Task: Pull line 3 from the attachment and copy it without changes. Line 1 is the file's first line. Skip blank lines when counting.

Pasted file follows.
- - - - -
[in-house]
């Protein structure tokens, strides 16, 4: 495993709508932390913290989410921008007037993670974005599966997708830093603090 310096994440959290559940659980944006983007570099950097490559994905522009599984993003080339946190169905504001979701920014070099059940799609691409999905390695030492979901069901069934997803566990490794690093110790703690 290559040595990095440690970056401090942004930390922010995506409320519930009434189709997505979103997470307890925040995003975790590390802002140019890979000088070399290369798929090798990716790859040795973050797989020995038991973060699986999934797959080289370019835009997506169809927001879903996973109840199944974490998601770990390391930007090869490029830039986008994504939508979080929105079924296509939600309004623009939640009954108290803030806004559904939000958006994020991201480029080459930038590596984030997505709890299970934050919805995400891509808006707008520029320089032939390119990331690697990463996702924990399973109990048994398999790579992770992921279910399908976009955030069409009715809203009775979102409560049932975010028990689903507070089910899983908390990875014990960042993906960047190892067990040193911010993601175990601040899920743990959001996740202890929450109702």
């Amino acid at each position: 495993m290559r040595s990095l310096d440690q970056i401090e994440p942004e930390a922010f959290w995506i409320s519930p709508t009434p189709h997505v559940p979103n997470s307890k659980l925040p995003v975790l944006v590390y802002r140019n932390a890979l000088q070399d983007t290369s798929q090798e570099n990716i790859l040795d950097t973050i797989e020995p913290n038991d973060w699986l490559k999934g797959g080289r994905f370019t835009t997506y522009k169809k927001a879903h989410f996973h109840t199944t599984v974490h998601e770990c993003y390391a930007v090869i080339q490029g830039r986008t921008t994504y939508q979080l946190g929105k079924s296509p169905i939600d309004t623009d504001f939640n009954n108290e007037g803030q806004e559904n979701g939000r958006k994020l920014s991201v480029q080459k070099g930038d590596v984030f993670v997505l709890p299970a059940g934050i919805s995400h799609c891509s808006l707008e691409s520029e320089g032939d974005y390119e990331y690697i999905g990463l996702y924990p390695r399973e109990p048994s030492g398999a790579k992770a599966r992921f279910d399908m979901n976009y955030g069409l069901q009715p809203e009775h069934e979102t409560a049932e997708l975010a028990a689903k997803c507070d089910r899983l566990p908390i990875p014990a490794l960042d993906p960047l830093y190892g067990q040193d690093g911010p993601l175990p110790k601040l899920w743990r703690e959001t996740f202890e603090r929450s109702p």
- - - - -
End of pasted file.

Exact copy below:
């Amino acid at each position: 495993m290559r040595s990095l310096d440690q970056i401090e994440p942004e930390a922010f959290w995506i409320s519930p709508t009434p189709h997505v559940p979103n997470s307890k659980l925040p995003v975790l944006v590390y802002r140019n932390a890979l000088q070399d983007t290369s798929q090798e570099n990716i790859l040795d950097t973050i797989e020995p913290n038991d973060w699986l490559k999934g797959g080289r994905f370019t835009t997506y522009k169809k927001a879903h989410f996973h109840t199944t599984v974490h998601e770990c993003y390391a930007v090869i080339q490029g830039r986008t921008t994504y939508q979080l946190g929105k079924s296509p169905i939600d309004t623009d504001f939640n009954n108290e007037g803030q806004e559904n979701g939000r958006k994020l920014s991201v480029q080459k070099g930038d590596v984030f993670v997505l709890p299970a059940g934050i919805s995400h799609c891509s808006l707008e691409s520029e320089g032939d974005y390119e990331y690697i999905g990463l996702y924990p390695r399973e109990p048994s030492g398999a790579k992770a599966r992921f279910d399908m979901n976009y955030g069409l069901q009715p809203e009775h069934e979102t409560a049932e997708l975010a028990a689903k997803c507070d089910r899983l566990p908390i990875p014990a490794l960042d993906p960047l830093y190892g067990q040193d690093g911010p993601l175990p110790k601040l899920w743990r703690e959001t996740f202890e603090r929450s109702p």